If you are getting the vibe that this is just a rehash of Theme Hospital, allow me to put your mind at ease. The team has tackled a lot of quality-of-life issues that were problems in the original. In Theme Hospital, rebuilding a room meant stripping everything out of it and essentially rebuilding it from scratch. Now, you can simply select the room and clicking the + or – to resize the space. You can even grab it, contents and all, and then move it to another part of the hospital. With a wobbly snap it will spring back into production, ready to accept incoming patients moments later.
The original game was isometric, meaning it was shown from a 3/4 view looking down on the people from a slight angle. It meant only having to build the art assets from one angle, and much of that game from limitations in computational power and system requirements. Well, it’s 2018, so the team has freed the camera, allowing full control over the angle of view. Spinning it around, tilting it (pitch), and seeing your hospital from any angle is a game changer, making it far easier to build and populate.
To create a cash-printing medical money making clinic, you’ll need to get into the weeds with your hospital’s finances — the Bank Statement awaits. Filled with charts and graphs around profits, losses, revenue, expenses, and more, they are well presented, colorful, and full of charm, despite their painfully dull content. But you are here to bill..er…cure patients! To help you with that, there is now a full log of patient activities, helping you keep an eye on your clients, as well as diagnosing any long queue lines for your individual clinics, or other hiccups in your hospital.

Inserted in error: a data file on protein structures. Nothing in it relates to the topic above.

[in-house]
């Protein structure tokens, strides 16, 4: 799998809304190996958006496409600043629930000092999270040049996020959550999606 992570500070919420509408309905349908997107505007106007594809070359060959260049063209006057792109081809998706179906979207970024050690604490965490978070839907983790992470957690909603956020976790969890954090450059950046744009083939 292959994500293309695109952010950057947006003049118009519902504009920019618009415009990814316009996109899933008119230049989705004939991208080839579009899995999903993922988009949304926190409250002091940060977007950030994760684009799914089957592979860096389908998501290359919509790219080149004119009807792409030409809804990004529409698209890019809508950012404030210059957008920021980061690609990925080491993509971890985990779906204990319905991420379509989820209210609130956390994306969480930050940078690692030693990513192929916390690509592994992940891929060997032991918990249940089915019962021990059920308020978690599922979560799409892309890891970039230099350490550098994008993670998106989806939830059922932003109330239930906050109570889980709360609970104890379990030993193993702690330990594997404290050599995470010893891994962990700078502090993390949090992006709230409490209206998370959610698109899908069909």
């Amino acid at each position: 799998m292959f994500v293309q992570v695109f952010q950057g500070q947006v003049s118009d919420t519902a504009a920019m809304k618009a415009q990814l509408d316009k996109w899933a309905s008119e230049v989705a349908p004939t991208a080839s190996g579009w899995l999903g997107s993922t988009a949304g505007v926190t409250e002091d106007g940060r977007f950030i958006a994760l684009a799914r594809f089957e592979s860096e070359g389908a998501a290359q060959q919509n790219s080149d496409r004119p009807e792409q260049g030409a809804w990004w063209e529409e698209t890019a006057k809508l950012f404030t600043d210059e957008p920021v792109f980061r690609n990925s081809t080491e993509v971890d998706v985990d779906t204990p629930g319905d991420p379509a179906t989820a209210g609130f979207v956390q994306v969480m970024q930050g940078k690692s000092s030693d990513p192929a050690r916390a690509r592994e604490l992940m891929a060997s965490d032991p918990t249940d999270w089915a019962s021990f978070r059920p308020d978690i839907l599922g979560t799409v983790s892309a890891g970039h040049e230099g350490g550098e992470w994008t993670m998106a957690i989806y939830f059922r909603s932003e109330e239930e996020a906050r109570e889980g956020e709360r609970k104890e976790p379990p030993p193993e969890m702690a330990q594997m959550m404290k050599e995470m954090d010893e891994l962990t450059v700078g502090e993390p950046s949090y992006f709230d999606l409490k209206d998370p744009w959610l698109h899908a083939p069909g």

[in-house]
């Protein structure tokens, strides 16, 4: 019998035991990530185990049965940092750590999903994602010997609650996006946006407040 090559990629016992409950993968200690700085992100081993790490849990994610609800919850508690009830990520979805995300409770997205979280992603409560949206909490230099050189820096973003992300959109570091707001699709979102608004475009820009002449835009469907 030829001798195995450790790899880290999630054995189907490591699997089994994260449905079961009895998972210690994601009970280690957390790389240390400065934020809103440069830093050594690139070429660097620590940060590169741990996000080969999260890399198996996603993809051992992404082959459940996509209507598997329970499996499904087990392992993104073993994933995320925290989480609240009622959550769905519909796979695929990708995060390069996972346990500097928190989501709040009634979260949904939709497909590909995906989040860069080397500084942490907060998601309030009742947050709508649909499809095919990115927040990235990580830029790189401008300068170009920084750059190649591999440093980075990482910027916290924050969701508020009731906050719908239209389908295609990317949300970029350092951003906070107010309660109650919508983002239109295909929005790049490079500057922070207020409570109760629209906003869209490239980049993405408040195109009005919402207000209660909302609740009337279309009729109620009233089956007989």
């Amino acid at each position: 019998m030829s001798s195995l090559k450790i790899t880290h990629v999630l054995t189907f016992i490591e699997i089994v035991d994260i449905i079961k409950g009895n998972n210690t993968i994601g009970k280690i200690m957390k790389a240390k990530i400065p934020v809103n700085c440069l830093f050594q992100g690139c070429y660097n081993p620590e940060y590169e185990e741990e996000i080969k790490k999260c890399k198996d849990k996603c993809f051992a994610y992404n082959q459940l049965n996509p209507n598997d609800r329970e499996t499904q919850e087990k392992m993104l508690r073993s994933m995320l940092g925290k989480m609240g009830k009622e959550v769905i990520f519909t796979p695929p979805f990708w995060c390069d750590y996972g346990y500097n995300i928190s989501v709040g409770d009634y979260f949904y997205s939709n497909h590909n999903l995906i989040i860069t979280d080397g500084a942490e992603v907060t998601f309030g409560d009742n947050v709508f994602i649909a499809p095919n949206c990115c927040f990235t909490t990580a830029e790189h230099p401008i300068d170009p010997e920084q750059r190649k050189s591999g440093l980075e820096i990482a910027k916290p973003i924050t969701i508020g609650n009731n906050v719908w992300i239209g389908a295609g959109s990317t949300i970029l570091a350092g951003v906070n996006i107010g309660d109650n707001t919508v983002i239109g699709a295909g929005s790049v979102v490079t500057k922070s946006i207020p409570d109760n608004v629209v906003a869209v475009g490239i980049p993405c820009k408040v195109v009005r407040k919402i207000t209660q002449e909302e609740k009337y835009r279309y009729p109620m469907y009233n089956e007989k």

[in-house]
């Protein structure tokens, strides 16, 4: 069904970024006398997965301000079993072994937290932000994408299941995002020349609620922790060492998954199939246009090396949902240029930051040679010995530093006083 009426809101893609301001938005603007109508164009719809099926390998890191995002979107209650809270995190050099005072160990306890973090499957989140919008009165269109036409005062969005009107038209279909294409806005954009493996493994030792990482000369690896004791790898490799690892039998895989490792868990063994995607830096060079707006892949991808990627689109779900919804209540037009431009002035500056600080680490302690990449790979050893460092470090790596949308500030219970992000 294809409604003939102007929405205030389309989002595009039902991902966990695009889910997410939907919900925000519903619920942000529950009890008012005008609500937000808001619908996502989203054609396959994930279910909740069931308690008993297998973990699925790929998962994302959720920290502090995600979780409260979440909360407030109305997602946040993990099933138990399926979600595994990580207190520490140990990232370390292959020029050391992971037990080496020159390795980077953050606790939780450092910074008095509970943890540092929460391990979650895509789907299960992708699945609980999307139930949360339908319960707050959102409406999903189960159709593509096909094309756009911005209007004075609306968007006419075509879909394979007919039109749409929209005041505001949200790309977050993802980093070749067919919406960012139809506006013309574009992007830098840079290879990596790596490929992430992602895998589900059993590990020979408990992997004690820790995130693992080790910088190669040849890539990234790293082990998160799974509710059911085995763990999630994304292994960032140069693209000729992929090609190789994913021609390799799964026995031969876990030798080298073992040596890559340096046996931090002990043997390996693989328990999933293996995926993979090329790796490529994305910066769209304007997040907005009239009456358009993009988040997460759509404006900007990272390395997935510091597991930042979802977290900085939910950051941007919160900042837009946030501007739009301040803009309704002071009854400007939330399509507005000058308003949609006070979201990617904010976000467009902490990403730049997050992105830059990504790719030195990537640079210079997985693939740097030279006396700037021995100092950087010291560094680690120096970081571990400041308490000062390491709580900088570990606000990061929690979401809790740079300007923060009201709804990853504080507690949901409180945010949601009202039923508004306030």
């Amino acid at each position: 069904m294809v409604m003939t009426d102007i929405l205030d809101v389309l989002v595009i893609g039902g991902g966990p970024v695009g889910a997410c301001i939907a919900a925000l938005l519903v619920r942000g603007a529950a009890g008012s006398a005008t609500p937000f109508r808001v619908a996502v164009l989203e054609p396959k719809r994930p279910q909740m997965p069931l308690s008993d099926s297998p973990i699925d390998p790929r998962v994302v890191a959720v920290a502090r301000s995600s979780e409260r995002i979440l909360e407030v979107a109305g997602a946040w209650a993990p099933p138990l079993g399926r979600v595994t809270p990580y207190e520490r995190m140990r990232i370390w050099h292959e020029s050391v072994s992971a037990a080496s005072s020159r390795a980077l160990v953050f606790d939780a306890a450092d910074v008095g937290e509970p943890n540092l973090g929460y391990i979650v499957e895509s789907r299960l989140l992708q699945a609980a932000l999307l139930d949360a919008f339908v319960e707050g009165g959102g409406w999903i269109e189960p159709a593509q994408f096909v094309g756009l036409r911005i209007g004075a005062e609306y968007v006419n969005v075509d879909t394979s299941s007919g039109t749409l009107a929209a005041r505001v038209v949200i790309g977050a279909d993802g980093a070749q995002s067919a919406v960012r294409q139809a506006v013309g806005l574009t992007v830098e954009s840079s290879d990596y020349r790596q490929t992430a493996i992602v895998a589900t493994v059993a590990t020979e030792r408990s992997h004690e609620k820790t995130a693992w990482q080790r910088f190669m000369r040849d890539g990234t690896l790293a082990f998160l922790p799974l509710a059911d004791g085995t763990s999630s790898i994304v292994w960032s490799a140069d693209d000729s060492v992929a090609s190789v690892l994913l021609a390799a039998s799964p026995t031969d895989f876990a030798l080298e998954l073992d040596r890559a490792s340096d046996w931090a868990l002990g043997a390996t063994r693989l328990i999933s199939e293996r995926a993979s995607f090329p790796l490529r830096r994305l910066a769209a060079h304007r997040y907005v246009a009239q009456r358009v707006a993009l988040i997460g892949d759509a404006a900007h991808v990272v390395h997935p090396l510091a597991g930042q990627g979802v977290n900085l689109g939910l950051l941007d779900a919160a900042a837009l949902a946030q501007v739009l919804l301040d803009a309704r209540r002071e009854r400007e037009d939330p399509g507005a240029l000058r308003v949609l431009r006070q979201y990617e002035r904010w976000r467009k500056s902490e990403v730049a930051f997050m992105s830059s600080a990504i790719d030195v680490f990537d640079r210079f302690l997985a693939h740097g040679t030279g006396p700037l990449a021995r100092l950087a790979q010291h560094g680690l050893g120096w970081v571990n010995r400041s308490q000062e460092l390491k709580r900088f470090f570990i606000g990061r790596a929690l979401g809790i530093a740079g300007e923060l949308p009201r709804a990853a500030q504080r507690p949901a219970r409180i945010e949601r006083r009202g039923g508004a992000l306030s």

Eventually, the staff becomes ready to promote. Nurse Pete Junk (some of these names are downright eyebrow raising) was ready to head from Nurse to Senior Nurse, which would give her one training slot, 10% improvement to movement speed, diagnostic skill, and treatment skill, and she’d (of course) like a pay raise to go with it. I have the option, checkbook permitting, to offer her a beefy salary, keep her the same, or anything in between. Maybe she could help keep some of these deadbeats from actually becoming dead. You see, when patients die (and they will), they can come back as ghosts to haunt the hospital. You’ll need to hire a janitor with the Ghost Capture qualification to dustbust them and put them into containment, lest they roam around the halls and haunt your remaining cashcow patients.
After completing some additional objectives, I noticed that I had racked up some optional currency. Naturally, I unlocked a Sega arcade cabinet, but there are plenty of plants, magazine racks, clocks, and other decorative or functional objects. Not to worry – there are no microtransactions in play here, it’s all earned in game.
As the dulcet tones of DJ Rickie Hawthorn on Two Point Radio set the tone (very similar to the DJs in The Movies) I began to realize just what the Two Point team had nailed that made all of this come together, even in this early Alpha state — the charm. Beyond the jokes and sight gags, there is a persistent look and feel that had me grinning like a fool for the entire time I played the game. The entire afternoon zipped by so fast, it was hard to believe that I had been playing the game for a few hours. Every new patient is a wacky and fresh challenge, and the facilities needed to fix them are equally as goofy. There’s even a golden toilet if you head over to the official website and sign up for updates.
Two Point Hospital feels equal parts reminiscent as it does reinvigorated. Designing my hospital, training my finicky staff, and expanding my hospital to cure (and bill!) new patients scratches an itch long dormant. I’m sure there’s a creme for that, but in the meantime, stay tuned for more on the optional leaderboards, a handful of unannounced features, and a spate of new diseases and the crazy ways you’ll cure them.
Two Point Hospital is headed to PC in Fall of 2018.